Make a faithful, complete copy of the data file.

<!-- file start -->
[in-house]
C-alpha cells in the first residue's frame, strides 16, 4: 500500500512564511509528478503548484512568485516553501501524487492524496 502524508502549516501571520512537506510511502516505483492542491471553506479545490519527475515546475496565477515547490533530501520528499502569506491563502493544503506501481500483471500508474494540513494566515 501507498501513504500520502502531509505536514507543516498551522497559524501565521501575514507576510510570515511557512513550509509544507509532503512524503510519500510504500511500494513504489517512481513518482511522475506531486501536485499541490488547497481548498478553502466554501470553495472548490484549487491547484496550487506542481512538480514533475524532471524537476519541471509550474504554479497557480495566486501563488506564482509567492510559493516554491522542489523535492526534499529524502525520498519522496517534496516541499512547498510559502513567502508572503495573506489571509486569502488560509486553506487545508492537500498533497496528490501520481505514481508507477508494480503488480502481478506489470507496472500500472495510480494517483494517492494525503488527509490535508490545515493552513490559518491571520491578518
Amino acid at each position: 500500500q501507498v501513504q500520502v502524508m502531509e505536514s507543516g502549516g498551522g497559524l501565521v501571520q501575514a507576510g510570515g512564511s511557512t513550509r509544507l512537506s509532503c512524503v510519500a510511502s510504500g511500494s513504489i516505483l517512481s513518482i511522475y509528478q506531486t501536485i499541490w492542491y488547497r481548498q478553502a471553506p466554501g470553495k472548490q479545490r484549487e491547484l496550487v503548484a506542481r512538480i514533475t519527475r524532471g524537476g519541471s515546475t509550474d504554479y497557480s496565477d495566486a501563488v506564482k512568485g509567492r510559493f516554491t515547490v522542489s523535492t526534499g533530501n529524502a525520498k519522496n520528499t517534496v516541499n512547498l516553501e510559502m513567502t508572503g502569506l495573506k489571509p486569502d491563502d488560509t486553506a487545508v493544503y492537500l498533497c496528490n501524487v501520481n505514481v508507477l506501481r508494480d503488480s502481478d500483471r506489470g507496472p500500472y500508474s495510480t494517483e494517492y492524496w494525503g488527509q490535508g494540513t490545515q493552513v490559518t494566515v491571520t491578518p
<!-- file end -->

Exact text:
[in-house]
C-alpha cells in the first residue's frame, strides 16, 4: 500500500512564511509528478503548484512568485516553501501524487492524496 502524508502549516501571520512537506510511502516505483492542491471553506479545490519527475515546475496565477515547490533530501520528499502569506491563502493544503506501481500483471500508474494540513494566515 501507498501513504500520502502531509505536514507543516498551522497559524501565521501575514507576510510570515511557512513550509509544507509532503512524503510519500510504500511500494513504489517512481513518482511522475506531486501536485499541490488547497481548498478553502466554501470553495472548490484549487491547484496550487506542481512538480514533475524532471524537476519541471509550474504554479497557480495566486501563488506564482509567492510559493516554491522542489523535492526534499529524502525520498519522496517534496516541499512547498510559502513567502508572503495573506489571509486569502488560509486553506487545508492537500498533497496528490501520481505514481508507477508494480503488480502481478506489470507496472500500472495510480494517483494517492494525503488527509490535508490545515493552513490559518491571520491578518
Amino acid at each position: 500500500q501507498v501513504q500520502v502524508m502531509e505536514s507543516g502549516g498551522g497559524l501565521v501571520q501575514a507576510g510570515g512564511s511557512t513550509r509544507l512537506s509532503c512524503v510519500a510511502s510504500g511500494s513504489i516505483l517512481s513518482i511522475y509528478q506531486t501536485i499541490w492542491y488547497r481548498q478553502a471553506p466554501g470553495k472548490q479545490r484549487e491547484l496550487v503548484a506542481r512538480i514533475t519527475r524532471g524537476g519541471s515546475t509550474d504554479y497557480s496565477d495566486a501563488v506564482k512568485g509567492r510559493f516554491t515547490v522542489s523535492t526534499g533530501n529524502a525520498k519522496n520528499t517534496v516541499n512547498l516553501e510559502m513567502t508572503g502569506l495573506k489571509p486569502d491563502d488560509t486553506a487545508v493544503y492537500l498533497c496528490n501524487v501520481n505514481v508507477l506501481r508494480d503488480s502481478d500483471r506489470g507496472p500500472y500508474s495510480t494517483e494517492y492524496w494525503g488527509q490535508g494540513t490545515q493552513v490559518t494566515v491571520t491578518p